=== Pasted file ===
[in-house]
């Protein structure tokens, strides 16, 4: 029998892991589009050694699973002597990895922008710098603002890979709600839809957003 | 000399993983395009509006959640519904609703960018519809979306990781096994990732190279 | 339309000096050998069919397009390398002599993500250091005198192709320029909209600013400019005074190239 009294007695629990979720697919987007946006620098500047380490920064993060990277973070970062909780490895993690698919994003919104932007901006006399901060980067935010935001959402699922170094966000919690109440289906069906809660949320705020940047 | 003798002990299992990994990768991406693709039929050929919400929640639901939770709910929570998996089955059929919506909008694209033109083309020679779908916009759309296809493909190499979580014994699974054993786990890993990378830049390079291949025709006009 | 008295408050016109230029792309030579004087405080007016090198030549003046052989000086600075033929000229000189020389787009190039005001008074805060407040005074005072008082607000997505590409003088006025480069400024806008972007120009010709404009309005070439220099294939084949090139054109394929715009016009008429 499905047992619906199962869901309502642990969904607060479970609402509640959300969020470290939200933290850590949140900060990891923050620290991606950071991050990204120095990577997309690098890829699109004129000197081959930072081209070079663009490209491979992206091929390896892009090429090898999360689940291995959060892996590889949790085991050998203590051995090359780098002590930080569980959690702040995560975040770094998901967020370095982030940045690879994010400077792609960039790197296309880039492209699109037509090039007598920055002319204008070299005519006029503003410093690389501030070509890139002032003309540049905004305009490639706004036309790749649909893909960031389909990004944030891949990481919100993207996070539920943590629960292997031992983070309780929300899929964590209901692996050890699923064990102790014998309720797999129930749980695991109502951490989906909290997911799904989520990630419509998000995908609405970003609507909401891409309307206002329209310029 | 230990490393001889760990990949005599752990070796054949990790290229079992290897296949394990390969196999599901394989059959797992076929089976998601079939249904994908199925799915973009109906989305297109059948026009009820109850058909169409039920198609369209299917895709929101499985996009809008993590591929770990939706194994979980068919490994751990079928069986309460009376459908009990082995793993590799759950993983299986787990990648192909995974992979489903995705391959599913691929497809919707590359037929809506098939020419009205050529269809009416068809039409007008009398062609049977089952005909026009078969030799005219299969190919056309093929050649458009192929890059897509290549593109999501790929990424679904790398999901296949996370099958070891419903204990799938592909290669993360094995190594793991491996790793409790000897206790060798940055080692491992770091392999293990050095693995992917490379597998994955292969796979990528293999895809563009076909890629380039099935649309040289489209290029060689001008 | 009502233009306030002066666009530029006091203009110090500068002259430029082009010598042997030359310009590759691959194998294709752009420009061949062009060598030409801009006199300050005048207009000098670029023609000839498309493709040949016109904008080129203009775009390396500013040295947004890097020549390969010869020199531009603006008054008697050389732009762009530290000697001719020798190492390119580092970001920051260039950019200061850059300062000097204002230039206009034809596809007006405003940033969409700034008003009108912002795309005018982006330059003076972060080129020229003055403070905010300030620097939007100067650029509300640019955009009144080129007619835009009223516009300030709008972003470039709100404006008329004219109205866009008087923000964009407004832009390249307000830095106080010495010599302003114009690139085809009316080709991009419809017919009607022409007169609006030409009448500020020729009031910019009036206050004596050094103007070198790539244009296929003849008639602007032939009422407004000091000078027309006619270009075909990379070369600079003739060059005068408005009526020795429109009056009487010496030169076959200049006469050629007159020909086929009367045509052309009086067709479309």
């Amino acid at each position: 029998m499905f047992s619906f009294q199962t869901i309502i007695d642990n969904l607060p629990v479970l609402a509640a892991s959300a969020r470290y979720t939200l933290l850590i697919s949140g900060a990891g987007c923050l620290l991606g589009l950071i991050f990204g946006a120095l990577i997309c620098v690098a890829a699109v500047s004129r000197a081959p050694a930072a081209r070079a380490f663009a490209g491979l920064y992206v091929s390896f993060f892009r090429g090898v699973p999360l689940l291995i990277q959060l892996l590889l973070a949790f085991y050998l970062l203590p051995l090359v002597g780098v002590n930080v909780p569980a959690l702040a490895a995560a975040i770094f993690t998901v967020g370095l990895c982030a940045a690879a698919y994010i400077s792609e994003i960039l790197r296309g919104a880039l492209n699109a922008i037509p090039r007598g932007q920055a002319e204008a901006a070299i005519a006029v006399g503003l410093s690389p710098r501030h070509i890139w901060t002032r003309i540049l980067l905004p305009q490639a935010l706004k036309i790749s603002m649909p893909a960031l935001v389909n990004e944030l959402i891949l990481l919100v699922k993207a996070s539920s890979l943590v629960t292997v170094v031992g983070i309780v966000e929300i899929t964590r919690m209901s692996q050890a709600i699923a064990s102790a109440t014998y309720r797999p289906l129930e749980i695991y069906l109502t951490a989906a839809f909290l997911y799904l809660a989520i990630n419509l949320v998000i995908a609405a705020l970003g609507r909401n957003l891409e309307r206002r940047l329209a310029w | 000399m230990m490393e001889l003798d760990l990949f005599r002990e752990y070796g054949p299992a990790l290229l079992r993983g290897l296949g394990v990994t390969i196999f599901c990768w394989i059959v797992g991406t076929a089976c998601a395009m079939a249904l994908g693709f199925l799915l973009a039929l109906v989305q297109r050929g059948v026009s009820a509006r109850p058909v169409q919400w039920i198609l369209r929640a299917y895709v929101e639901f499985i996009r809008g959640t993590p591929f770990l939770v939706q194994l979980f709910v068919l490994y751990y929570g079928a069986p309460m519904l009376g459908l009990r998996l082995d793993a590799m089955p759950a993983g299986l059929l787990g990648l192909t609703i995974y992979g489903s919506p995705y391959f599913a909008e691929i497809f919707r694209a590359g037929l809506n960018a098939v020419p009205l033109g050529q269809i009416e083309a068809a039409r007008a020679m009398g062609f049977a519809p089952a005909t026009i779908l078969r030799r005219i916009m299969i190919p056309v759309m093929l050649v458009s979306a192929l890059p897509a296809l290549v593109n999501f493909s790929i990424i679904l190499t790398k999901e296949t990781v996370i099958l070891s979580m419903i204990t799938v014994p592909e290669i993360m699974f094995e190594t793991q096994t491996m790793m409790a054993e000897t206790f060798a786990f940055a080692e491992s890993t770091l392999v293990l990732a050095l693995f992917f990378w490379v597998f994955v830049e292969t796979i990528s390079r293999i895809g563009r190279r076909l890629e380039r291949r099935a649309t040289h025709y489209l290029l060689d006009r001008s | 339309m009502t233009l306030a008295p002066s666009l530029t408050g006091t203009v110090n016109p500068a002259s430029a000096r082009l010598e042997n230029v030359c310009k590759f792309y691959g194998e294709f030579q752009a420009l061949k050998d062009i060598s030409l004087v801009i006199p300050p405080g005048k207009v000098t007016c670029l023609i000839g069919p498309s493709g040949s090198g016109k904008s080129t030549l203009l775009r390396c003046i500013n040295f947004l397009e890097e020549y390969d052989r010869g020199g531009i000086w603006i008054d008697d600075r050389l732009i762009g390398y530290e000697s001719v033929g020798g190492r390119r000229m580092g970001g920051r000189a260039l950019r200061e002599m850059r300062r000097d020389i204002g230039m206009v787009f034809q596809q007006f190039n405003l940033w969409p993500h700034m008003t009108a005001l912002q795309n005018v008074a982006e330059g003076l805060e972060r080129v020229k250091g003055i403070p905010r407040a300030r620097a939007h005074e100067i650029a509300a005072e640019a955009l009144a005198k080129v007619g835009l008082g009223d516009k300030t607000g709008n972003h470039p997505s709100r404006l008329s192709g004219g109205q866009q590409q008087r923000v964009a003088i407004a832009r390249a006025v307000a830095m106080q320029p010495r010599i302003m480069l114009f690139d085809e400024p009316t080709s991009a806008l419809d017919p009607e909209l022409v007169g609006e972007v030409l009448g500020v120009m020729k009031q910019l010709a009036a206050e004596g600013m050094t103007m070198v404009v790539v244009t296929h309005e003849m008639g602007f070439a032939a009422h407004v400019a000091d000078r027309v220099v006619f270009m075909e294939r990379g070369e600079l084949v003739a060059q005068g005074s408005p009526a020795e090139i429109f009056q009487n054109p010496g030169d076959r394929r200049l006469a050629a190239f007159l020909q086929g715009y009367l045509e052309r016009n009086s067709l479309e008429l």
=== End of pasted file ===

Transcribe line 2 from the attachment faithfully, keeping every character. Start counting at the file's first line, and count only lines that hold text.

């Protein structure tokens, strides 16, 4: 029998892991589009050694699973002597990895922008710098603002890979709600839809957003 | 000399993983395009509006959640519904609703960018519809979306990781096994990732190279 | 339309000096050998069919397009390398002599993500250091005198192709320029909209600013400019005074190239 009294007695629990979720697919987007946006620098500047380490920064993060990277973070970062909780490895993690698919994003919104932007901006006399901060980067935010935001959402699922170094966000919690109440289906069906809660949320705020940047 | 003798002990299992990994990768991406693709039929050929919400929640639901939770709910929570998996089955059929919506909008694209033109083309020679779908916009759309296809493909190499979580014994699974054993786990890993990378830049390079291949025709006009 | 008295408050016109230029792309030579004087405080007016090198030549003046052989000086600075033929000229000189020389787009190039005001008074805060407040005074005072008082607000997505590409003088006025480069400024806008972007120009010709404009309005070439220099294939084949090139054109394929715009016009008429 499905047992619906199962869901309502642990969904607060479970609402509640959300969020470290939200933290850590949140900060990891923050620290991606950071991050990204120095990577997309690098890829699109004129000197081959930072081209070079663009490209491979992206091929390896892009090429090898999360689940291995959060892996590889949790085991050998203590051995090359780098002590930080569980959690702040995560975040770094998901967020370095982030940045690879994010400077792609960039790197296309880039492209699109037509090039007598920055002319204008070299005519006029503003410093690389501030070509890139002032003309540049905004305009490639706004036309790749649909893909960031389909990004944030891949990481919100993207996070539920943590629960292997031992983070309780929300899929964590209901692996050890699923064990102790014998309720797999129930749980695991109502951490989906909290997911799904989520990630419509998000995908609405970003609507909401891409309307206002329209310029 | 230990490393001889760990990949005599752990070796054949990790290229079992290897296949394990390969196999599901394989059959797992076929089976998601079939249904994908199925799915973009109906989305297109059948026009009820109850058909169409039920198609369209299917895709929101499985996009809008993590591929770990939706194994979980068919490994751990079928069986309460009376459908009990082995793993590799759950993983299986787990990648192909995974992979489903995705391959599913691929497809919707590359037929809506098939020419009205050529269809009416068809039409007008009398062609049977089952005909026009078969030799005219299969190919056309093929050649458009192929890059897509290549593109999501790929990424679904790398999901296949996370099958070891419903204990799938592909290669993360094995190594793991491996790793409790000897206790060798940055080692491992770091392999293990050095693995992917490379597998994955292969796979990528293999895809563009076909890629380039099935649309040289489209290029060689001008 | 009502233009306030002066666009530029006091203009110090500068002259430029082009010598042997030359310009590759691959194998294709752009420009061949062009060598030409801009006199300050005048207009000098670029023609000839498309493709040949016109904008080129203009775009390396500013040295947004890097020549390969010869020199531009603006008054008697050389732009762009530290000697001719020798190492390119580092970001920051260039950019200061850059300062000097204002230039206009034809596809007006405003940033969409700034008003009108912002795309005018982006330059003076972060080129020229003055403070905010300030620097939007100067650029509300640019955009009144080129007619835009009223516009300030709008972003470039709100404006008329004219109205866009008087923000964009407004832009390249307000830095106080010495010599302003114009690139085809009316080709991009419809017919009607022409007169609006030409009448500020020729009031910019009036206050004596050094103007070198790539244009296929003849008639602007032939009422407004000091000078027309006619270009075909990379070369600079003739060059005068408005009526020795429109009056009487010496030169076959200049006469050629007159020909086929009367045509052309009086067709479309």